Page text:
Being a dad is often a learn-as-you-go kind of job. Whether your dad was a part of your life growing up or not, there is much you can learn from the men you looked up to in your community. Read more below about how to be a great father.
Why is my baby crying so much? Babies cry a lot between two weeks to five months old, with the peak at six to eight weeks. Some babies cry as much as five hours a day. It’s completely normal. Remember that crying doesn’t mean the baby is angry with you or that you’re a bad parent. It’s their only way to communicate with you.
All of this can get very annoying and frustrating, but never shake your baby to stop the crying. Shaking can cause blindness, permanent brain damage or death. If you need to take a break by putting the baby in a safe place and stepping away for a few minutes, it’s okay.
There are several things you can do to calm a fussy child: rub the baby’s back, rock the baby, or take a walk or a drive. Swaddling and whispering “shush” repeatedly into the baby’s ear can also help. Smile while comforting your baby. Stay connected, look into your baby’s eyes and reassure your baby everything is going to be ok because daddy is here.
Sweet dreams. During the first few months, your baby will sleep between 15 and 20 hours a day. Babies sleep safest when caregivers follow the ABCs of safe sleep:
- Alone: Babies should sleep alone, without parents, siblings or stuffed animals.
- Back to sleep: Babies should sleep on their backs. The Back to Sleep national campaign has reduced SIDS (Sudden Infant Death Syndrome) deaths in America by 50%. It’s hard for babies to breathe when they sleep on their sides or bellies, and they can suffocate.
- Clean and clear crib: The safest place for a baby to sleep is a crib with a tight-fitting mattress and no toys, blankets or baby bumpers. Dress your baby in a light onesie and try to keep the temperature around 70 degrees, as babies don’t regulate their temperatures well and can easily overheat.
If your baby is not sleeping in a safe place, he or she can easily slide into a position that won’t let him or her breathe. To make sure your baby is safe:
- Never let your baby sleep unattended in a car seat, swing, bouncy seat or stroller.
- Never put your baby to sleep on a pillow, sofa, quilt, rug or other soft surface.
- Never put your baby to sleep on a couch or armchair.
Get those shots. There is a lot of misinformation out there about vaccines. Vaccines have not been shown to have any connection to autism. They do not cause learning disabilities or any other disorders. Vaccines are the best way to prevent infection from many serious illnesses that used to kill many babies every year, including polio, rotavirus and measles. Without the protection of vaccines, your baby’s immune system would be at risk for diseases that could leave him or her with lifelong disabilities or even death. Make sure your baby goes to all of his or her well child visits and gets all of the recommended vaccines.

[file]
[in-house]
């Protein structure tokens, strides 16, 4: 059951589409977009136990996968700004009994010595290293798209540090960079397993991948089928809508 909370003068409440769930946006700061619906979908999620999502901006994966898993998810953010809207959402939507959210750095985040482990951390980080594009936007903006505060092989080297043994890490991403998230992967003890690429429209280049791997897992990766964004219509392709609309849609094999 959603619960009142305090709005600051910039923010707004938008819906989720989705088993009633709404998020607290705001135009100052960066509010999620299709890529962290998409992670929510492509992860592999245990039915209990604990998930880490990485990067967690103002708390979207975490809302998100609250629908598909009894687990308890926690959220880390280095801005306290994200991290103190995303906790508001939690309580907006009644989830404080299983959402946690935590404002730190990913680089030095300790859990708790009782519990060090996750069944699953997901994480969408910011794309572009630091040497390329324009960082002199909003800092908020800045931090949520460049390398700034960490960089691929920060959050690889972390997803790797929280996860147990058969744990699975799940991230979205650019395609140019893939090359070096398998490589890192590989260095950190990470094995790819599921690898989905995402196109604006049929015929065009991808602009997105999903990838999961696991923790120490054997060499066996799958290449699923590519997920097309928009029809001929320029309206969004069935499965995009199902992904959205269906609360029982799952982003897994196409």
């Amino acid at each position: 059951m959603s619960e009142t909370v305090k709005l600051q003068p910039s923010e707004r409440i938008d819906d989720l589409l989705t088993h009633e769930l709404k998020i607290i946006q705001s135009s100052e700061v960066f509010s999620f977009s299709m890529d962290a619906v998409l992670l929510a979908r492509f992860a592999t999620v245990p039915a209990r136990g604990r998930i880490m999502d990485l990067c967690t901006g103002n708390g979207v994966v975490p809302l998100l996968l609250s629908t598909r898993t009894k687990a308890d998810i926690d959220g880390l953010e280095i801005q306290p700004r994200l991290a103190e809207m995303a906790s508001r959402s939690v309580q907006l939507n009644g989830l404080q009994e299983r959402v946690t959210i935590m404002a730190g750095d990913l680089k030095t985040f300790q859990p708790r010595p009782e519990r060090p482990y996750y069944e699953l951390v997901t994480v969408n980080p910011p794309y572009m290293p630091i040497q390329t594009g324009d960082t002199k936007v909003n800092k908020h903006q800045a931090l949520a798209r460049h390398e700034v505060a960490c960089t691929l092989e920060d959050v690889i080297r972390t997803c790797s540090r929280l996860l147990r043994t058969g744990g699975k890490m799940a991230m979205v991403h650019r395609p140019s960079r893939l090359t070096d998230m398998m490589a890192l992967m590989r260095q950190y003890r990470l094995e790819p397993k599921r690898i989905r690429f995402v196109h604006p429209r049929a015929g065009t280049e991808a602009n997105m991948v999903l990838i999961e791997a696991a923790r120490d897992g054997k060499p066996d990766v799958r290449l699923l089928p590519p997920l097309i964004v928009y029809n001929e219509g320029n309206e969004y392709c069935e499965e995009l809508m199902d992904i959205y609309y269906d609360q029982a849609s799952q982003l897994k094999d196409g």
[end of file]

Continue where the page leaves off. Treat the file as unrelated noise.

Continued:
Keep your baby safe in the seat. Car seats are your baby’s best protection during a crash. Babies are especially vulnerable during crashes because they are so small. Adult restraints are NOT built to protect them. The impact of a crash can easily cause damage to their heads and necks. Make sure you read the manual for your car seat and know how to install it and buckle your baby in properly.
You can even get your car seat inspected by an expert to see if you’re doing it right. Don’t forget to buckle up yourself. Be an example for your children as they grow and show them you’ll always be there for them by not taking unnecessary risks — like texting and driving.
It’s a dirty job, but somebody’s gotta do it. Nobody loves it, but changing your baby’s diaper immediately after it gets very wet or dirty helps prevent painful diaper rash (and earns you points with mom). Perhaps the most important reason to change your baby’s diaper is that it helps build a dad-baby bond.
Make sure too much time doesn’t pass between changings. Every half hour or so, check your baby’s diaper with a tap, a peek or a sniff. Doing so keeps the baby happy by ensuring he or she doesn’t sit in a wet or dirty diaper for too long.
If it is time for a new diaper, make sure it fits properly. It should never be too tight. If two fingers can fit between the diaper and the baby’s tummy, the fit is just right. A tight diaper makes a baby unhappy. A loose diaper makes a baby leaky.
The best menu for your baby. The only thing your baby should be eating for the first four to six months is breastmilk or formula. Breastmilk is best. Foods like juice, tea, sodas, fruit-flavored drinks, cow’s milk and soy milk don’t provide the nutrients a developing child needs. You should also avoid solid foods (like cereal) until the baby’s clinician says it’s okay — usually after the first six months.
If your partner is breastfeeding, make sure she’s drinking plenty of water and eating healthy foods. Breastfeeding is better for her health and can get her back to her pre-pregnancy figure sooner.
Baby won’t stop crying? Get tips on how to soothe your baby.
Get more information on SIDS and how you can prevent it by visiting the Room to Breathe website.
Learn more about car seat safety at Safe Kids Texas.